How to Find a Good Computer Tech

by Roberta Piket on December 9, 2008

in Messages from the Owner,Tech Thoughts and Tips

From my experience with the hundreds of clients we’ve served, I’ve come up with some tips about how to identify a good computer tech. I’d like to share them with the general public.

  • A good tech likes to educate. While onsite, she will answer your questions patiently and in as much detail as you want. A good tech does not use phrases like “you’ll just have to trust me.” You have a right to feel comfortable and understand everything the tech is doing to YOUR equipment. All of our techs are good communicators and enjoy the interactive aspects of our work.
  • A good tech will provide references upon request. Generally, when requested, we provide references from clients that are in the same category (residential, small business, sole proprietor) as the prospective client requesting the reference. We are also very proud of the feedback our clients have left on our own testimonials page.
  • A good tech behaves in a courteous and professional manner, arrives on-time or calls if he is running late, and does not make inappropriately personal comments.
  • A good tech should arrive prepared with the proper tools to do the job. If the tech does not have the tools to finish the job that day, she should advise the client of that fact before work begins.
  • A good tech does not try to sell you a new hard drive or other peripheral based on a phone comversation. It’s hard to tell if a hard drive has failed without running a diagnostic. It could simply be file corruption, and a new drive may not be necessary.
  • A good tech has respect (even reverence) for your data and makes sure it is safely backed up. A good tech will NEVER tells you he must reformat (“wipe”) your hard drive without first retrieving your critical data (word docs, excel files, financial info, customer lists). If the hard drive has not failed, it is almost always possible for a professional tech to retrieve most or all of your data even if you cannot start Windows. If the hard drive has failed, it should be replaced, not over-written. Your data may still be retrievable!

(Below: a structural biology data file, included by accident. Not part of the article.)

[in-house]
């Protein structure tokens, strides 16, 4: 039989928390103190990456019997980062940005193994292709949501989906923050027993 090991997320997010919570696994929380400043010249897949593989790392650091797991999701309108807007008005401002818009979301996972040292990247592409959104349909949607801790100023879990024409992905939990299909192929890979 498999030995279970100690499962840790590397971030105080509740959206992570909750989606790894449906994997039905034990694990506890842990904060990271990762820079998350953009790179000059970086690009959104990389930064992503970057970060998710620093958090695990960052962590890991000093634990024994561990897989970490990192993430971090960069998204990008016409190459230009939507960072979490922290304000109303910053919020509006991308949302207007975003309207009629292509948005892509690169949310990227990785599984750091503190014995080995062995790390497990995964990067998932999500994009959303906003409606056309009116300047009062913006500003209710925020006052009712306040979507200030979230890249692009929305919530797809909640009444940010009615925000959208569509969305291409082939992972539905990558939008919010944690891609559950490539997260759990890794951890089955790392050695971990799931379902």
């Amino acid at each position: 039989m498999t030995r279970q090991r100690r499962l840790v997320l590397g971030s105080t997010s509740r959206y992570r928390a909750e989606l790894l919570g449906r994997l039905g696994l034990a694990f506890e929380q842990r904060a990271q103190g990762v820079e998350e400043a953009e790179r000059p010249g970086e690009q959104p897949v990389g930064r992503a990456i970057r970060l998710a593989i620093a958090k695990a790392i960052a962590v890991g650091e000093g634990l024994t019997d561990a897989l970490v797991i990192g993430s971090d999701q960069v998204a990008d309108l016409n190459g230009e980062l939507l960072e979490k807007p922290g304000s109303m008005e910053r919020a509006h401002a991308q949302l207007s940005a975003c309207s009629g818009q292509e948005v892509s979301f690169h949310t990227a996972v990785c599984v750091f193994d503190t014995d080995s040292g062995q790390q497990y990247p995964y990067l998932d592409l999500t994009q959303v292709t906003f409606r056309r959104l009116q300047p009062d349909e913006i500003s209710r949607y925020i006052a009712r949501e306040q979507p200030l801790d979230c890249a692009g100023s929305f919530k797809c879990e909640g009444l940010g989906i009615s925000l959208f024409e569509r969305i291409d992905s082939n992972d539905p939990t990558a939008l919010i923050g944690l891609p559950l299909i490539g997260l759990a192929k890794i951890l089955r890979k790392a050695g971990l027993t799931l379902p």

• A good tech will give you an idea of how long the job will take before he starts. Please do not mistake this for a firm estimate. In most cases, it is impossible to know how long the job will take without seeing the computer. This is because a job that takes an hour on a modern computer might take two hours or more on an older computer with not enough memory, a slower processor, or too little hard drive space. If your computer either needs an upgrade, or is not worth fixing because it is too old, we will provide you with the information you need to make an informed decision about whether to proceed.
  • A good tech will take no longer than three hours to clean a spyware/malware/virus infection off your computer. If the tech thinks the job will take longer than that, the tech should either offer you a flat rate to do the job off-site, or will instead suggest wiping the hard drive (after backing up the user’s data) and reinstalling Windows. If done OFF-SITE, this shouldn’t take more than three hours of labor. We generally do malware clean-up and Windows installations in our workspace rather than on-site because it is more time-efficient and therefore saves you money. We do not charge extra for the pick-up and drop-off of your computer. Our standard turn-around time is three days; but sometimes we can get the computer back to you faster than that.
  • A good tech sells legally licensed software, and will refuse to install pirated or illegal or “volume licensed” software. If the product is a Microsoft product such as Windows OS or MS Office, eventually Microsoft’s validation software will detect the pirated software and you will be unable to receive important security updates, or might even be unable to use your computer. We will advise our clients on the pitfalls of using pirated software, including effects they may not see until long after the provider of the illegal software has disappeared.
  • A good tech is not afraid to admit when she makes a mistake, and will not charge you for the time involved. Of course, the tech cannot guarantee that every issue can be resolved to the client’s liking. There may be a software incompatibility or hardware failure that cannot be helped. However, like a good doctor, a good tech will explain to you what the expectations for success are before work begins. Before we schedule an appointment with you, we will discuss any issues over the phone to determine if we believe we can help you in an economical and efficient manner.